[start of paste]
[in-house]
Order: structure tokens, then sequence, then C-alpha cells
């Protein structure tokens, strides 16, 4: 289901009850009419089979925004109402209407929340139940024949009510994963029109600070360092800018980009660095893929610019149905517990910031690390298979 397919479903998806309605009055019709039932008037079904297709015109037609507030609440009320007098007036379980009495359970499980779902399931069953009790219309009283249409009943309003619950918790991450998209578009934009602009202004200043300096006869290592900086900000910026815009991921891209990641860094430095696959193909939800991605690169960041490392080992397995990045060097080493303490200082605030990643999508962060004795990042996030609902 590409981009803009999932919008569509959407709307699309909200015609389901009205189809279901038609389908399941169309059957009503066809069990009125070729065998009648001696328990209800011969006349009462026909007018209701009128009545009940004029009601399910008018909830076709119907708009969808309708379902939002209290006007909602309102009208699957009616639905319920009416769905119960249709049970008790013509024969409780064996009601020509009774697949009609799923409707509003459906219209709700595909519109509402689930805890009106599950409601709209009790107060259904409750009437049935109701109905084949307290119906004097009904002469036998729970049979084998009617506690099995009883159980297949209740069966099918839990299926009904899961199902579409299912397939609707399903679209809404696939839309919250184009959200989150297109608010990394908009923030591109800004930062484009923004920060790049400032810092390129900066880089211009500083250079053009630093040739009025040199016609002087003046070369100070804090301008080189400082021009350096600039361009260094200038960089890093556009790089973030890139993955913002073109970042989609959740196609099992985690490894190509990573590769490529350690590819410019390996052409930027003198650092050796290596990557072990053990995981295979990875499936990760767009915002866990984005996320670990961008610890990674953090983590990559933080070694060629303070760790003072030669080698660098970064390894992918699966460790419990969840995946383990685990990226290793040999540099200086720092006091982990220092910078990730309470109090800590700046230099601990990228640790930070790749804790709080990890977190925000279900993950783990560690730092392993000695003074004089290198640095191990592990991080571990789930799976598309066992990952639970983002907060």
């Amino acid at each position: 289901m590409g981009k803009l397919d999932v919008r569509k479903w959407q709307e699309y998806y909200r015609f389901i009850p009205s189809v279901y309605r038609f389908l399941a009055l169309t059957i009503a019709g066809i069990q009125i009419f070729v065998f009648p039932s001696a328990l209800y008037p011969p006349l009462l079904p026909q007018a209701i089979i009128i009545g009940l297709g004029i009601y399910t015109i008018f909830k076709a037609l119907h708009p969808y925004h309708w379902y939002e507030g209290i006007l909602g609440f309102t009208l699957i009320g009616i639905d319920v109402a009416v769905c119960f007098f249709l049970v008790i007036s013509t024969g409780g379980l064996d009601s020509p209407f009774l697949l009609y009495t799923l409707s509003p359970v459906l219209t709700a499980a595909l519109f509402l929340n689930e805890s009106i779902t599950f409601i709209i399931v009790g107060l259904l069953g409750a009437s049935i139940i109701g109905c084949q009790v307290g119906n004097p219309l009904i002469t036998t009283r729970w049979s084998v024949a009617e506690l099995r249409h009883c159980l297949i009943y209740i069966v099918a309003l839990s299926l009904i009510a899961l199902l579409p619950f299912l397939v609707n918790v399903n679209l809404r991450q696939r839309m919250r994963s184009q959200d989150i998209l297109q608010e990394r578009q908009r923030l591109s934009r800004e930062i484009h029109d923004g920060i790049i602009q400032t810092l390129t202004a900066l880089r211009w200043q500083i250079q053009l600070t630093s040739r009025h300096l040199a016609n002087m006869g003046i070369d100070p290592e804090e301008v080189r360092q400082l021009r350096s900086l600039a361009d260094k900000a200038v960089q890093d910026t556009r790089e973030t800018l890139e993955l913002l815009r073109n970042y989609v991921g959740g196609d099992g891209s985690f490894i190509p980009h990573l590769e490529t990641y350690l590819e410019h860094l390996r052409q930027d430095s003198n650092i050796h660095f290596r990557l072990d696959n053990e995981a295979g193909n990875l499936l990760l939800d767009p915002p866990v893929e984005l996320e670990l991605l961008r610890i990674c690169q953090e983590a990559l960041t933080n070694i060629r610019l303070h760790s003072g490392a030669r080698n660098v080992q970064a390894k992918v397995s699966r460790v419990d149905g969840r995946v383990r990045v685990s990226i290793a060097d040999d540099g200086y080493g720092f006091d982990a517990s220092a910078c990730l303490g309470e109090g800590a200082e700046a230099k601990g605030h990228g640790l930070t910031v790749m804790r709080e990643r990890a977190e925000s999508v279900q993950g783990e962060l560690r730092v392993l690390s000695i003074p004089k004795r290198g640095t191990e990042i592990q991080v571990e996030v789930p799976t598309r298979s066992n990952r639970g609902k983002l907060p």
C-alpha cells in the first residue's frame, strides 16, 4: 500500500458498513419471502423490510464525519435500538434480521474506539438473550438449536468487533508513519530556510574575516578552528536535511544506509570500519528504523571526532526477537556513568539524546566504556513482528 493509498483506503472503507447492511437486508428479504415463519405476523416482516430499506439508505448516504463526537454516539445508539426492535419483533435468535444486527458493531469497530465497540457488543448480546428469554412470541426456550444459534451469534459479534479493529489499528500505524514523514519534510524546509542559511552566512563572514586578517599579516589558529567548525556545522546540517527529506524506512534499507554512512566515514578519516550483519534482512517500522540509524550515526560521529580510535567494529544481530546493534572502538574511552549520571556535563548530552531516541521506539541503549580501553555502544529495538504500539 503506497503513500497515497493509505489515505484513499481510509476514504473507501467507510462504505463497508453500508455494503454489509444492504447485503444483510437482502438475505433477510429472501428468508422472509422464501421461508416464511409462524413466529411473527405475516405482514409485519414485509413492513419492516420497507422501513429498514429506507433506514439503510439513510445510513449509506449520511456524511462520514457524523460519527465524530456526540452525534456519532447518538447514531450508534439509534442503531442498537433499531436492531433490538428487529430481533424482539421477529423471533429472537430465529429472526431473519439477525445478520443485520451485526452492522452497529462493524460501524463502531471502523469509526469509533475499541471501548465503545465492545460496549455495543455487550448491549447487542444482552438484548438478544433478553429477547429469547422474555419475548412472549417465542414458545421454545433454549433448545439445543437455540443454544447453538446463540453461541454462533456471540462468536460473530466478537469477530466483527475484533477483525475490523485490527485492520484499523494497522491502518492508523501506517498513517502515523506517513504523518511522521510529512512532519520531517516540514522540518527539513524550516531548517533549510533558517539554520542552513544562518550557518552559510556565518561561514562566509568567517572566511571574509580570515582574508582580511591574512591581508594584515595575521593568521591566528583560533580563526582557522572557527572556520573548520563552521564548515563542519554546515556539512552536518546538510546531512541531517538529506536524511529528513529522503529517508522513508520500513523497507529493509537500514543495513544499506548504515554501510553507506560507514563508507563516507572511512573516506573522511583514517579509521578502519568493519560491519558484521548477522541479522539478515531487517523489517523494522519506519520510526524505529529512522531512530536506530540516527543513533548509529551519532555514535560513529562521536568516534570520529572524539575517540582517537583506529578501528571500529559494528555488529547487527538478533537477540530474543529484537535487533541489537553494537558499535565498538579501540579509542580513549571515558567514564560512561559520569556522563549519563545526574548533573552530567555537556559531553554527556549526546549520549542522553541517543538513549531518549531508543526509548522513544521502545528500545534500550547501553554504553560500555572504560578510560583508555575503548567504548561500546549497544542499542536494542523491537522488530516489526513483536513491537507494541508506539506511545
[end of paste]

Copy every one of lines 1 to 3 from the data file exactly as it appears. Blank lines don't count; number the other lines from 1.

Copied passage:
[in-house]
Order: structure tokens, then sequence, then C-alpha cells
């Protein structure tokens, strides 16, 4: 289901009850009419089979925004109402209407929340139940024949009510994963029109600070360092800018980009660095893929610019149905517990910031690390298979 397919479903998806309605009055019709039932008037079904297709015109037609507030609440009320007098007036379980009495359970499980779902399931069953009790219309009283249409009943309003619950918790991450998209578009934009602009202004200043300096006869290592900086900000910026815009991921891209990641860094430095696959193909939800991605690169960041490392080992397995990045060097080493303490200082605030990643999508962060004795990042996030609902 590409981009803009999932919008569509959407709307699309909200015609389901009205189809279901038609389908399941169309059957009503066809069990009125070729065998009648001696328990209800011969006349009462026909007018209701009128009545009940004029009601399910008018909830076709119907708009969808309708379902939002209290006007909602309102009208699957009616639905319920009416769905119960249709049970008790013509024969409780064996009601020509009774697949009609799923409707509003459906219209709700595909519109509402689930805890009106599950409601709209009790107060259904409750009437049935109701109905084949307290119906004097009904002469036998729970049979084998009617506690099995009883159980297949209740069966099918839990299926009904899961199902579409299912397939609707399903679209809404696939839309919250184009959200989150297109608010990394908009923030591109800004930062484009923004920060790049400032810092390129900066880089211009500083250079053009630093040739009025040199016609002087003046070369100070804090301008080189400082021009350096600039361009260094200038960089890093556009790089973030890139993955913002073109970042989609959740196609099992985690490894190509990573590769490529350690590819410019390996052409930027003198650092050796290596990557072990053990995981295979990875499936990760767009915002866990984005996320670990961008610890990674953090983590990559933080070694060629303070760790003072030669080698660098970064390894992918699966460790419990969840995946383990685990990226290793040999540099200086720092006091982990220092910078990730309470109090800590700046230099601990990228640790930070790749804790709080990890977190925000279900993950783990560690730092392993000695003074004089290198640095191990592990991080571990789930799976598309066992990952639970983002907060």